Saturday, May 3, 2014

Critical (because we have all had our turns).

When I was three, my grandfather was killed by two men who broke into his wheel alignment in the middle of the night.  He was working late and the men broke in while he was test-driving a car.  One of the men struck him on the head and they fled the scene. My grandmother, worried that her husband was out too late, called our house and asked my dad to go check on him.  My dad found him in a pool of blood from his head wound, and he died on the way to the hospital.  

I remember waking up the next day and feeling confused and scared.  I didn't understand exactly what was going on, but the grown ups kept using words like "Papa's not coming back" and were crying non-stop.  I was heartbroken.  Everyone was so tense and sad and mad and I learned very quickly that to avoid getting fussed at (or letting anyone down) during those months, I needed to be on my best behavior.  


At all times.  


It's a trait that haunts me to this day.  

As the years rolled by, I convinced myself that nothing bad would happen to us because our family had already had its turn with tragedy.  I'm not sure where this idea came from, but my childlike faith and reasoning refused to believe that the same God that loved me (and everyone else) so much would allow His children to go through more than one tragic event at a time.  I believed that everyone simply had to take their turns with tragedy, and according to our family history, it meant that every 10 or so years one might have a pretty serious event, and then you would be ok for another decade until it was your turn again.

When our family flew cross-country a few years later to see my family in California, I remember being terrified by the idea of the plane crashing.  And in my prayers I would remind myself and God that we had already had our turn and it wouldn't be fair for something like that to happen again.  Not yet, anyhow.  It wasn't our turn.

Anytime we had any sort of thunderstorm, I would immediately become fearful of a tornado.  I would cry in my room and remind God that it wasn't our turn.

This reasoning helped me get through stressful moments and worries in my life.  I somehow had to believe that God was fair.  Because my head and heart wanted to believe that if this God was as good as I said He was, then obviously He would adhere to our human standards of fairness and equity.  All people would have the same amount of worries and heartaches.  All people would enjoy the same number of highs and lows because it was only fair.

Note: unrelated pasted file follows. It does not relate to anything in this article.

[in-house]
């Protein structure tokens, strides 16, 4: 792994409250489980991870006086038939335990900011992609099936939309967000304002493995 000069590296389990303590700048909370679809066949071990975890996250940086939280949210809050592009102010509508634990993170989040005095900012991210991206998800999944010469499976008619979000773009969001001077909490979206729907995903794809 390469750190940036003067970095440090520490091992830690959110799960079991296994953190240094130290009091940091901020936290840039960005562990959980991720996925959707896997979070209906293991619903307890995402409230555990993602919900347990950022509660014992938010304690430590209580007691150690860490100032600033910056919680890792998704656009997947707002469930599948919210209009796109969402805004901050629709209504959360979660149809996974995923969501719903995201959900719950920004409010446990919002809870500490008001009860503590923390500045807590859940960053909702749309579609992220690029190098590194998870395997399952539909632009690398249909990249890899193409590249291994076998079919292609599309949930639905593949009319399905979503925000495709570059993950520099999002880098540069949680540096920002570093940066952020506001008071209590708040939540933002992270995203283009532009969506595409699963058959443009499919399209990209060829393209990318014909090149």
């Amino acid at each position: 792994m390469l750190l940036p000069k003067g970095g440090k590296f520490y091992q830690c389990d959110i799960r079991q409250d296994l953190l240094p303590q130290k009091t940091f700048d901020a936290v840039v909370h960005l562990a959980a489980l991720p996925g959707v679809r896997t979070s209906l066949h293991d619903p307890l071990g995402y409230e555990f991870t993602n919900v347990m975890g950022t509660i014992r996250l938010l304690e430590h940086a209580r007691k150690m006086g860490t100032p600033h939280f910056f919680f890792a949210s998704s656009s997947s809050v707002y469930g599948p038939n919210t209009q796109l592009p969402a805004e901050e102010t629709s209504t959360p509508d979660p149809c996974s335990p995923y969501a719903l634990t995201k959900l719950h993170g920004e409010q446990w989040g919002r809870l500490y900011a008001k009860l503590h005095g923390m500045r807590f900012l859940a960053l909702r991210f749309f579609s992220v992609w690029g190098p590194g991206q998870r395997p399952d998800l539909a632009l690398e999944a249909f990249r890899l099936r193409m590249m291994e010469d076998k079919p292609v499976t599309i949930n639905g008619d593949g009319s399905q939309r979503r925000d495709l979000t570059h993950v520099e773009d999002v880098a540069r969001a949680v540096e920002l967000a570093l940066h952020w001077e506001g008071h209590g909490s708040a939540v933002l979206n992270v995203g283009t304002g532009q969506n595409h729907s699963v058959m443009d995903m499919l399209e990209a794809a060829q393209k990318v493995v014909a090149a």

So, imagine my displeasure as the years and decades rolled by and I learned that His idea of fair and my ideas of fair do not always align.  I had spoken my whole life about a God who was "fair and just" and then I would watch families go through situations that seemed everything but.  Classmates would die in horrific car accidents.  Fathers would walk out of families.  Friends would lose their children.  Families would go through extreme heartache after heartache after heartache.

There are times I look forward to Heaven and getting the answers that I've been waiting for.  How He could allow such horrific things to happen to His children.  How certain families seem to go through crisis after heartbreak after crisis.  I have said on more than one occasion that I will have some bones to pick with Him when I finally arrive.

But, I trust that He works all things together for our good (Romans 8:28).  I believe that He is in the middle of the madness I see around me presently.  I believe that He is only Good, even when I don't understand the trials we face.  And, if I'm going to write about Big Faith and Big Life with Jesus and His Great Love and Mercy, then I have to believe it for myself and my family, too.    



This is my cutie-pie cousin, Allison.  She is the most talented person I know--and I know a lot of talented folks.  The doctors found what appears to be a tumor on her brain a while back and have been monitoring it.  This past week's appointment results indicated that the tumor has grown and they want to begin the process for obtaining an appointment at Johns Hopkins next week.  We'd appreciate your prayers.  


To be continued. . .

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